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How to deal with a cyber attack

Managing a cyber attack is crucial to your business

Cyber security is becoming increasingly important to all of us, and it’s especially crucial in the workplace, where business internet providers Beaming estimates that cyber attacks cost UK business £30 billion in 2016.

Being prepared means investing in up-to-date training for staff, appointing an incident response team, having clear disaster recovery plans, and ensuring adequate cyber insurance is in place. But the reality is an attack is likely to happen at some point - how well a business reacts will determine how damaging it is.

According to a UK Government-commissioned survey, almost half (46%) of all UK businesses identified at least one cyber security breach or attack over a 12 month period. This rose to two-thirds among medium-sized firms (66%) and large firms (68%).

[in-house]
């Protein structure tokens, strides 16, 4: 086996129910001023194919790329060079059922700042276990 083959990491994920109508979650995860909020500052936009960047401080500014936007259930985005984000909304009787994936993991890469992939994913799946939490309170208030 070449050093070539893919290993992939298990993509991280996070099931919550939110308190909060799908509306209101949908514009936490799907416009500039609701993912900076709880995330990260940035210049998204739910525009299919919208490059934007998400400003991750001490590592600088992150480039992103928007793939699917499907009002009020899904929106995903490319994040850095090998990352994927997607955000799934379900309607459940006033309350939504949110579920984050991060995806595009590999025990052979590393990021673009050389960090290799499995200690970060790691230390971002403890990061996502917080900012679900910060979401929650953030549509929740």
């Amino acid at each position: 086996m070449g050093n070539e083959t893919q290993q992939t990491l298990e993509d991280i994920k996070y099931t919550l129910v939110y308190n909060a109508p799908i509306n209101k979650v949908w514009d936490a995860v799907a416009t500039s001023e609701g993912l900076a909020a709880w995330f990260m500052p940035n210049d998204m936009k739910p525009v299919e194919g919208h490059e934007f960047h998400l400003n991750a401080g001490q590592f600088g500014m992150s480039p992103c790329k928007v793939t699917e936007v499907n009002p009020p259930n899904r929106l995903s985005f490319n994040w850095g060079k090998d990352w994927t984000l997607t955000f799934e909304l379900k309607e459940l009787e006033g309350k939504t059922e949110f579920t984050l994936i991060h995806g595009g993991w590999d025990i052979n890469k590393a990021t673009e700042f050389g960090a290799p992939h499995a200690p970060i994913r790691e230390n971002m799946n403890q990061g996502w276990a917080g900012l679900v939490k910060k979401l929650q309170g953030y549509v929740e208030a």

It placed the average cost of a cyber security breach for businesses at £1,570 although that increases to £19,600 for large businesses.

Variants of malware ­– programmes intended to cause harm – appear at a rate of one million per day. Risks range from running a virus infecting an entire system to the theft of confidential information. And 70-80 per cent of attacks now come through email and email attachments, explained cyber security expert Cedric Leighton, adding: “You’re going to be attacked.”

But while cyber attacks are pretty much a fact of life these days, there’s much you can do to reduce their impact when it happens to you. Be prepared and act quickly with these seven simple tips:

Seven steps to cyber attack survival

1. Have the right insurance in place for your business

Information Age says it’s essential to act quickly and comprehensively when a breach is discovered to protect your business from greater liability. Effective insurance isn’t just there to cover any losses resulting from a cyber attack, but will ensure your business is supported by cyber experts, who will provide support and/or manage these measures – which need to be taken simultaneously when an attack happens:

2. Mobilise the incident response team